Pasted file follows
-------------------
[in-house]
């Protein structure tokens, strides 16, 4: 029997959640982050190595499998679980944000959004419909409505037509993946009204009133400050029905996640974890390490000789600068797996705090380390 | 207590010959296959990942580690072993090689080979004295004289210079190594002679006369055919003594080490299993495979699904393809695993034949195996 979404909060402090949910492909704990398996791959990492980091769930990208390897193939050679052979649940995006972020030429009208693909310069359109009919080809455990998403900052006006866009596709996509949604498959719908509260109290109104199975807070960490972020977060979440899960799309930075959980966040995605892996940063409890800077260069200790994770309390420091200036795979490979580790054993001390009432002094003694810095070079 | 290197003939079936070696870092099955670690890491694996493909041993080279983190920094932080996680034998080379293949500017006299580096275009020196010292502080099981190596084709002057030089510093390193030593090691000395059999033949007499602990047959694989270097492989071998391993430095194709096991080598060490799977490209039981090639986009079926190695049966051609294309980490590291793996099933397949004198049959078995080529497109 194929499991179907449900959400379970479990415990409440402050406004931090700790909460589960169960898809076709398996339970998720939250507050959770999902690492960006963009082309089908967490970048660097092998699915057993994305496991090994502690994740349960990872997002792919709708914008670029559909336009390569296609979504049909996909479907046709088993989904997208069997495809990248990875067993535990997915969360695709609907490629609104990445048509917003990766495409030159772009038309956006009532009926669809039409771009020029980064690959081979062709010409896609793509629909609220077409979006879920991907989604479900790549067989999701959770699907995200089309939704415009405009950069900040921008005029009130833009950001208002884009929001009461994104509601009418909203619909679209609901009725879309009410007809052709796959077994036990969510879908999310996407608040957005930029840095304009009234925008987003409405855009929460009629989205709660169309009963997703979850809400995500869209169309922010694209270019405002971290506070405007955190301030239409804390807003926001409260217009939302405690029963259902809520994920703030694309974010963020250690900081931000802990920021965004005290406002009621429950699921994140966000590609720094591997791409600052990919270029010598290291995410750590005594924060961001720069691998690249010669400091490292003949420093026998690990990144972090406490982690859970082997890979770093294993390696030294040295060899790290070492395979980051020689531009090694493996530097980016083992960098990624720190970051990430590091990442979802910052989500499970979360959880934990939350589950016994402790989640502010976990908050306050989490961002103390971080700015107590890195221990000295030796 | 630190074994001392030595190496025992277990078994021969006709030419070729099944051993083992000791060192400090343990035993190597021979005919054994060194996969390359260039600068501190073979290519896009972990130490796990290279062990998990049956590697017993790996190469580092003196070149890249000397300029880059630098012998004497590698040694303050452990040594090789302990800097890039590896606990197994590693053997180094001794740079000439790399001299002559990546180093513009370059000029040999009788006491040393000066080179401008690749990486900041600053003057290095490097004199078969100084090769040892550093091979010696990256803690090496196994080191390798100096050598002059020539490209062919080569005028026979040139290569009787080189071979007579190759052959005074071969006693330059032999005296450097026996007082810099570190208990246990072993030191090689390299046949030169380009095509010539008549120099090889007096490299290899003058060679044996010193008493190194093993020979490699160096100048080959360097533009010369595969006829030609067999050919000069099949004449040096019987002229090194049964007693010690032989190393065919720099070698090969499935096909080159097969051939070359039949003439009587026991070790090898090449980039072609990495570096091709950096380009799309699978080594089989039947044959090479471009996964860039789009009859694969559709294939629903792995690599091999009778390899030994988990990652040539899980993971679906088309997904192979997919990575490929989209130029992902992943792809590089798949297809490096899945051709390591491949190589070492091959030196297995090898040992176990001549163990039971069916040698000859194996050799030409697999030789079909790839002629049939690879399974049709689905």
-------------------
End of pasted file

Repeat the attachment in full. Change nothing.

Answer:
[in-house]
């Protein structure tokens, strides 16, 4: 029997959640982050190595499998679980944000959004419909409505037509993946009204009133400050029905996640974890390490000789600068797996705090380390 | 207590010959296959990942580690072993090689080979004295004289210079190594002679006369055919003594080490299993495979699904393809695993034949195996 979404909060402090949910492909704990398996791959990492980091769930990208390897193939050679052979649940995006972020030429009208693909310069359109009919080809455990998403900052006006866009596709996509949604498959719908509260109290109104199975807070960490972020977060979440899960799309930075959980966040995605892996940063409890800077260069200790994770309390420091200036795979490979580790054993001390009432002094003694810095070079 | 290197003939079936070696870092099955670690890491694996493909041993080279983190920094932080996680034998080379293949500017006299580096275009020196010292502080099981190596084709002057030089510093390193030593090691000395059999033949007499602990047959694989270097492989071998391993430095194709096991080598060490799977490209039981090639986009079926190695049966051609294309980490590291793996099933397949004198049959078995080529497109 194929499991179907449900959400379970479990415990409440402050406004931090700790909460589960169960898809076709398996339970998720939250507050959770999902690492960006963009082309089908967490970048660097092998699915057993994305496991090994502690994740349960990872997002792919709708914008670029559909336009390569296609979504049909996909479907046709088993989904997208069997495809990248990875067993535990997915969360695709609907490629609104990445048509917003990766495409030159772009038309956006009532009926669809039409771009020029980064690959081979062709010409896609793509629909609220077409979006879920991907989604479900790549067989999701959770699907995200089309939704415009405009950069900040921008005029009130833009950001208002884009929001009461994104509601009418909203619909679209609901009725879309009410007809052709796959077994036990969510879908999310996407608040957005930029840095304009009234925008987003409405855009929460009629989205709660169309009963997703979850809400995500869209169309922010694209270019405002971290506070405007955190301030239409804390807003926001409260217009939302405690029963259902809520994920703030694309974010963020250690900081931000802990920021965004005290406002009621429950699921994140966000590609720094591997791409600052990919270029010598290291995410750590005594924060961001720069691998690249010669400091490292003949420093026998690990990144972090406490982690859970082997890979770093294993390696030294040295060899790290070492395979980051020689531009090694493996530097980016083992960098990624720190970051990430590091990442979802910052989500499970979360959880934990939350589950016994402790989640502010976990908050306050989490961002103390971080700015107590890195221990000295030796 | 630190074994001392030595190496025992277990078994021969006709030419070729099944051993083992000791060192400090343990035993190597021979005919054994060194996969390359260039600068501190073979290519896009972990130490796990290279062990998990049956590697017993790996190469580092003196070149890249000397300029880059630098012998004497590698040694303050452990040594090789302990800097890039590896606990197994590693053997180094001794740079000439790399001299002559990546180093513009370059000029040999009788006491040393000066080179401008690749990486900041600053003057290095490097004199078969100084090769040892550093091979010696990256803690090496196994080191390798100096050598002059020539490209062919080569005028026979040139290569009787080189071979007579190759052959005074071969006693330059032999005296450097026996007082810099570190208990246990072993030191090689390299046949030169380009095509010539008549120099090889007096490299290899003058060679044996010193008493190194093993020979490699160096100048080959360097533009010369595969006829030609067999050919000069099949004449040096019987002229090194049964007693010690032989190393065919720099070698090969499935096909080159097969051939070359039949003439009587026991070790090898090449980039072609990495570096091709950096380009799309699978080594089989039947044959090479471009996964860039789009009859694969559709294939629903792995690599091999009778390899030994988990990652040539899980993971679906088309997904192979997919990575490929989209130029992902992943792809590089798949297809490096899945051709390591491949190589070492091959030196297995090898040992176990001549163990039971069916040698000859194996050799030409697999030789079909790839002629049939690879399974049709689905």